Author: Sarah

Update on OSNAP Floats

by Amy bower While the rest of the OSNAP team has been busy preparing the first continuous time series of the AMOC in the high-latitude North Atlantic from the OSNAP array measurements (link to Science paper), the Bower Lab has

Modelling in the Labrador Sea

by Clark Pennelly The Labrador Sea in the northwestern Atlantic Ocean is a bit like salad dressing: the multiple water layers present will not happily mingle with others nearby, just like oil and vinegar. Of course, this all changes when

Arctic freshwater storage and export – what will it mean for the AMOC?

by Helen Johnson with input from Sam Cornish and Yavor Kostov The first results from the OSNAP array, published this month in Science (, are incredibly exciting! Over the 21 months of data collected so far, it has been the

When science encounters art

by Femke de Jong Collaborations in science are great, especially within a group as closely knit as OSNAP, but sometimes  the most surprising things come out of totally different kinds of collaborations. I saw beautiful examples of this in a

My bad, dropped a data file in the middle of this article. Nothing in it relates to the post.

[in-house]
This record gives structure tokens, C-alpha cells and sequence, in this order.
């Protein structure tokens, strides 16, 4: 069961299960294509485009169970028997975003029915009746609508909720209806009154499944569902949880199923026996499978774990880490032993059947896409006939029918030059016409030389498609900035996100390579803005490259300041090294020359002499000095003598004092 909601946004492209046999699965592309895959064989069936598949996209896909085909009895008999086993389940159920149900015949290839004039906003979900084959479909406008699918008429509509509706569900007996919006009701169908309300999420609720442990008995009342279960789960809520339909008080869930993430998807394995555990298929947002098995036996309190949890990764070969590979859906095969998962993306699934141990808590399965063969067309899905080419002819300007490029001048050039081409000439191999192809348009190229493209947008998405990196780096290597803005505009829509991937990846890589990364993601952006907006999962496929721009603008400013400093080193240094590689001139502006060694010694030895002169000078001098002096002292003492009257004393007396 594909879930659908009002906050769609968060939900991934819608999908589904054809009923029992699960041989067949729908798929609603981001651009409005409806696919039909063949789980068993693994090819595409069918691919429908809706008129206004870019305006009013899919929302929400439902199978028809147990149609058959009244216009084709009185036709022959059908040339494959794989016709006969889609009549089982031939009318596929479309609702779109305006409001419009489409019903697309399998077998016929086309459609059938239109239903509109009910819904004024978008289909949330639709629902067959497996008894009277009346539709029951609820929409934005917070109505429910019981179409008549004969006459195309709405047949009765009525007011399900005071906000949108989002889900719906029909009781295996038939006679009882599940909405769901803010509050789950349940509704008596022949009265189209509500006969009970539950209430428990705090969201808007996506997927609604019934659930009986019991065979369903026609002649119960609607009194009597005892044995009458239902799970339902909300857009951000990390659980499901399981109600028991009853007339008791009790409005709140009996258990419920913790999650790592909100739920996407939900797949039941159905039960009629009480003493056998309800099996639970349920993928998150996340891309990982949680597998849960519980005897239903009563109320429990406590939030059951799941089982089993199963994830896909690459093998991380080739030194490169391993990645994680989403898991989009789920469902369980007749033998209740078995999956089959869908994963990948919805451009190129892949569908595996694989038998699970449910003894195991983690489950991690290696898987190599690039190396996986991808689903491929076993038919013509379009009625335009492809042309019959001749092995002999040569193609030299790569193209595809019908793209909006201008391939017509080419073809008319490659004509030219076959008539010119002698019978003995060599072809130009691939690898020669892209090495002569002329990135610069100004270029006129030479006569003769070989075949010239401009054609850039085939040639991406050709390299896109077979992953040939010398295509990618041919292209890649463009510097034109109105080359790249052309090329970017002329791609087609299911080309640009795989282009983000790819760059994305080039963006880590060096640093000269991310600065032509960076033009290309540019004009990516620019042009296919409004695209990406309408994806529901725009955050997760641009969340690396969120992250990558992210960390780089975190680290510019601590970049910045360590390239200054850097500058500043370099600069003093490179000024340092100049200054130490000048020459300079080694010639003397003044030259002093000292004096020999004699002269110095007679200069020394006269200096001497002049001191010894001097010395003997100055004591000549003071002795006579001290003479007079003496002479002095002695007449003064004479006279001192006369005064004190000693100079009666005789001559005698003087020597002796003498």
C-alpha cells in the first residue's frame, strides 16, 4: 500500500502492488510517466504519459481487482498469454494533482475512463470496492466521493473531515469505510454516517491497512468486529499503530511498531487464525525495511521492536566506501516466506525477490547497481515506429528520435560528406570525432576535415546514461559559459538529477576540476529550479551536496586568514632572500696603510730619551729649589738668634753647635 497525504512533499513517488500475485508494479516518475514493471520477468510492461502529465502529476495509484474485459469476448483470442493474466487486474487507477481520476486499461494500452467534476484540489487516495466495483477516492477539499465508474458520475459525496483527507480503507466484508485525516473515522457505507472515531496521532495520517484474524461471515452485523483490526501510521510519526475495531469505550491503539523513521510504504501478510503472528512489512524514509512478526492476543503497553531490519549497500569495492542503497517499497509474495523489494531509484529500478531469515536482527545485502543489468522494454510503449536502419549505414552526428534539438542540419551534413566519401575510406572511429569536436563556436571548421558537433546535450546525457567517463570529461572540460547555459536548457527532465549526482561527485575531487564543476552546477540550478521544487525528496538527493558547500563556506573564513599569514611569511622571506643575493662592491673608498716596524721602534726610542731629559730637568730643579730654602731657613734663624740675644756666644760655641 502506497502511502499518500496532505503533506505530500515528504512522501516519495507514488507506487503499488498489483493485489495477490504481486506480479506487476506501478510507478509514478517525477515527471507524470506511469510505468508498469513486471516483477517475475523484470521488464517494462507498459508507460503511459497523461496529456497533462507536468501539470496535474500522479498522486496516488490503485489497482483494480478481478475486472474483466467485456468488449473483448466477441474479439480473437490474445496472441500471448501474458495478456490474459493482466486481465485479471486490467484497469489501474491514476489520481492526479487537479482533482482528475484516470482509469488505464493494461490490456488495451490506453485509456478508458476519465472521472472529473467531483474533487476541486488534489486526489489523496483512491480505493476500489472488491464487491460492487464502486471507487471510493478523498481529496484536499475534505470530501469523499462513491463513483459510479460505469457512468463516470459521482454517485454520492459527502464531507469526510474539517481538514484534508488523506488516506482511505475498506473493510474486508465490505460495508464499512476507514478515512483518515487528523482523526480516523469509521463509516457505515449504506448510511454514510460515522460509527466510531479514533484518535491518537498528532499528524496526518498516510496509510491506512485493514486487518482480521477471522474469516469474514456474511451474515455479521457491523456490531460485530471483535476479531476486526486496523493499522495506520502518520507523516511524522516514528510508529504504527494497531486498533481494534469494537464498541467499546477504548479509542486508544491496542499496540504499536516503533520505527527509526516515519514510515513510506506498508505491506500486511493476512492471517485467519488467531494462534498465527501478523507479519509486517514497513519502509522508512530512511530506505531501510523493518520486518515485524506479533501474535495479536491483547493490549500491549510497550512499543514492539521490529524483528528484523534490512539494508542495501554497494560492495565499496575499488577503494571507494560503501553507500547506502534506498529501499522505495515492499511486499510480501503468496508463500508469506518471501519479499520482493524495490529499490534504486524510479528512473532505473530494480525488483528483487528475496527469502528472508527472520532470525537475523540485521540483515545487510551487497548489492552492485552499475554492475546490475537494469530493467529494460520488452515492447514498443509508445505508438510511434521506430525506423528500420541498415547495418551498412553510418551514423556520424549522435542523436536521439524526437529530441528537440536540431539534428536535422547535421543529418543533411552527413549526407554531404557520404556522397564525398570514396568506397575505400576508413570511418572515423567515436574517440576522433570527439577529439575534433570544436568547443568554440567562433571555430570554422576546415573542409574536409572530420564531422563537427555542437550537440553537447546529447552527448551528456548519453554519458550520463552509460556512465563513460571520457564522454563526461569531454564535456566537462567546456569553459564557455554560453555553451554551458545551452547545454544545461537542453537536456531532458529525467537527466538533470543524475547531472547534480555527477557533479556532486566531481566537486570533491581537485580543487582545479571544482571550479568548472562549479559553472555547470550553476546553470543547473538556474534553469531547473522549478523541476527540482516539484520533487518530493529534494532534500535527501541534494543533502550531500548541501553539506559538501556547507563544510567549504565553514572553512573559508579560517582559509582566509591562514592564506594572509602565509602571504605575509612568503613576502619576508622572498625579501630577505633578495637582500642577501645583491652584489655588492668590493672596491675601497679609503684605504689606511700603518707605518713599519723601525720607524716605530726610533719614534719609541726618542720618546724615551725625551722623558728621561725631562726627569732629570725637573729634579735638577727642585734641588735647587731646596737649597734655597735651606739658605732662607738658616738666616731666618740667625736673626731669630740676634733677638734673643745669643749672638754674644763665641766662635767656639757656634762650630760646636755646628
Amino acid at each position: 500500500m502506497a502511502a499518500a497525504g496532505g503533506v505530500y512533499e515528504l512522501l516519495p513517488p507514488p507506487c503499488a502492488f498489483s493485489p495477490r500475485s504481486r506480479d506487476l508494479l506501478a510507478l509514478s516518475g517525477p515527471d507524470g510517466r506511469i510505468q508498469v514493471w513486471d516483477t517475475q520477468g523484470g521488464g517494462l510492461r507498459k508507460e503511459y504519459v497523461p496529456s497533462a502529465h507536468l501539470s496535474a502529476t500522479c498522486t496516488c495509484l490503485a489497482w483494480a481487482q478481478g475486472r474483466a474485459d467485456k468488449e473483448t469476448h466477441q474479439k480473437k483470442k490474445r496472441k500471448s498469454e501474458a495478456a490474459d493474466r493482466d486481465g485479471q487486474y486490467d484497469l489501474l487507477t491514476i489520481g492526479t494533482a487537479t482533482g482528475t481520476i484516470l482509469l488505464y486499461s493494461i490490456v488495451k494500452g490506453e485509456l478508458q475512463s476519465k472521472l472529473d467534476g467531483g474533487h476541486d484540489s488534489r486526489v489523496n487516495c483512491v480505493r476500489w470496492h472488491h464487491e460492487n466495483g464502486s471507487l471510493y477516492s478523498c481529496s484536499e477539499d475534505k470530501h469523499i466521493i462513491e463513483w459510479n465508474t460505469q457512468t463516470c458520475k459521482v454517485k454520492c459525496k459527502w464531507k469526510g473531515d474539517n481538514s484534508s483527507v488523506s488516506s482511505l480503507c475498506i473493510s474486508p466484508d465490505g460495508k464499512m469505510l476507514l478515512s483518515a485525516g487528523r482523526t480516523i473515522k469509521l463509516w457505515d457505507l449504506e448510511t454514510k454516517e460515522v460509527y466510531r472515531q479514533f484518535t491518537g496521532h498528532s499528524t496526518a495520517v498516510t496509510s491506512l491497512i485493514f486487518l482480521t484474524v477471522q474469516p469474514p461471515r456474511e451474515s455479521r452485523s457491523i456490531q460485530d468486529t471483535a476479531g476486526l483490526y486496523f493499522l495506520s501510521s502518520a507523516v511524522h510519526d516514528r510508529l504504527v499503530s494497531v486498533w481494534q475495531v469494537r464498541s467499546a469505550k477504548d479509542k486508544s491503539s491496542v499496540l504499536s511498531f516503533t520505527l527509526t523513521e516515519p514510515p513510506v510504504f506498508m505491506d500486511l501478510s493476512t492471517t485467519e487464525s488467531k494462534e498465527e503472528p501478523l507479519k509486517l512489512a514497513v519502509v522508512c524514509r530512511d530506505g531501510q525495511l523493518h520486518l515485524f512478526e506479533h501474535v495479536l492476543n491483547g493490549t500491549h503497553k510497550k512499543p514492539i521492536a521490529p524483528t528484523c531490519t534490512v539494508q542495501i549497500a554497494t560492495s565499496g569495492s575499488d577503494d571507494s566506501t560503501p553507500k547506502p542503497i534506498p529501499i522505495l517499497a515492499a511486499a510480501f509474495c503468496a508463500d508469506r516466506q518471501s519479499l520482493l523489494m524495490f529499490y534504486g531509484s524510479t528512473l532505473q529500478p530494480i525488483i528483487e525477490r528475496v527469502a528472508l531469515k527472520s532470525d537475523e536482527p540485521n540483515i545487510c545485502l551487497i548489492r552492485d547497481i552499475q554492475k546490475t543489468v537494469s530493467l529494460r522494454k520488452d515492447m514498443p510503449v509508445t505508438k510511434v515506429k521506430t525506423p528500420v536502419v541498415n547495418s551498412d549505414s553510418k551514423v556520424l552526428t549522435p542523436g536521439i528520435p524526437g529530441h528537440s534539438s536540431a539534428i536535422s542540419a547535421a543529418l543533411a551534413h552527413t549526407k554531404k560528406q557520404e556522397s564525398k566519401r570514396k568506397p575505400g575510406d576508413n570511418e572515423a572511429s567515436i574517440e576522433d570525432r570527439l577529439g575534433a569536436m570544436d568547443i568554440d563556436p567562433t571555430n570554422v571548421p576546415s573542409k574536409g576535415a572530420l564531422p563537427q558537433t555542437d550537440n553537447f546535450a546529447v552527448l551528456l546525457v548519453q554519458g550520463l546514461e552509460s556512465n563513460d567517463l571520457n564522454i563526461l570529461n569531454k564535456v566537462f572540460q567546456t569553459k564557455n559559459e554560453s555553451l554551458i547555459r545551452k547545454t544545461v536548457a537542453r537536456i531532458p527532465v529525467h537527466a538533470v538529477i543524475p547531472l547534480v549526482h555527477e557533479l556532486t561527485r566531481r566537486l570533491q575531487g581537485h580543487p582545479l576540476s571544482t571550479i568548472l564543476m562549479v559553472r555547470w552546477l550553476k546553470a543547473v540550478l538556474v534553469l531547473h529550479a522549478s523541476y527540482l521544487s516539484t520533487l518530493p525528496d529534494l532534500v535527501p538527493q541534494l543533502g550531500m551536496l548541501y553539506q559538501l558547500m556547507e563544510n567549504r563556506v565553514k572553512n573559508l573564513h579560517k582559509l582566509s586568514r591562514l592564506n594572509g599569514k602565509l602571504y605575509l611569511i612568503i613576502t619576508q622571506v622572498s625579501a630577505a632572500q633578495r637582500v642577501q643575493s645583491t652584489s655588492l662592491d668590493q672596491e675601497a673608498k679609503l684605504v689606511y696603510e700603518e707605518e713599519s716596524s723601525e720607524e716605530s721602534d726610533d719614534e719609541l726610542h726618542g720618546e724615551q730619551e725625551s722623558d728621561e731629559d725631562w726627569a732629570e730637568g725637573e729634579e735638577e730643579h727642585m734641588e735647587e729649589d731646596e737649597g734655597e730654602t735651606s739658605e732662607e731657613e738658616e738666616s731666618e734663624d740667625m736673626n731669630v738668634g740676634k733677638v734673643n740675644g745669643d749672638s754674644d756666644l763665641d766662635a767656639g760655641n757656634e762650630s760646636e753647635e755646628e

A long road

by Susan Lozier I have always been interested in advances in science that seemingly happen overnight.  I love the stories of someone walking through the woods when a new idea or solution to an old problem comes to mind, and

Recently graduated: end of an amazing adventure and beginning of another

by Tillys Petit My last contribution on this blog reminded the importance of in-situ data measurements on the evaluation of numerical modeling used to predict climate. As part of my PhD thesis, I had the chance to record, process and

My career path in physical oceanography and climate science

by Yavor Kostov The end of the year is a time to reflect on the past and make long-term plans for our future. Some readers of this blog, especially our young audience, may be considering a career in oceanography or

Fleur de Sel Life

By Charlène Feucher The sea and the ocean have always held a fascination for me. I grew up in the bay of Saint-Malo (France) and the sea coast was my first playground (Figure 1). During my childhood, I was mostly

Another day at the office: data quality control

by Roos Bol Now that temperatures outside are dropping and storms are raging over the subpolar gyre, it is clear that the OSNAP field season had ended. Many blogposts have been written about the exciting adventures at sea last summer.

Aboard the R/V Atlantic Explorer east of Abaco, the Bahamas

by Bill Johns At sea again! No, not an OSNAP cruise this time, but in the balmy subtropics at 26°N. I am leading a group from the University of Miami and NOAA’s Atlantic Oceanographic and Meteorological Laboratory (AOML) on this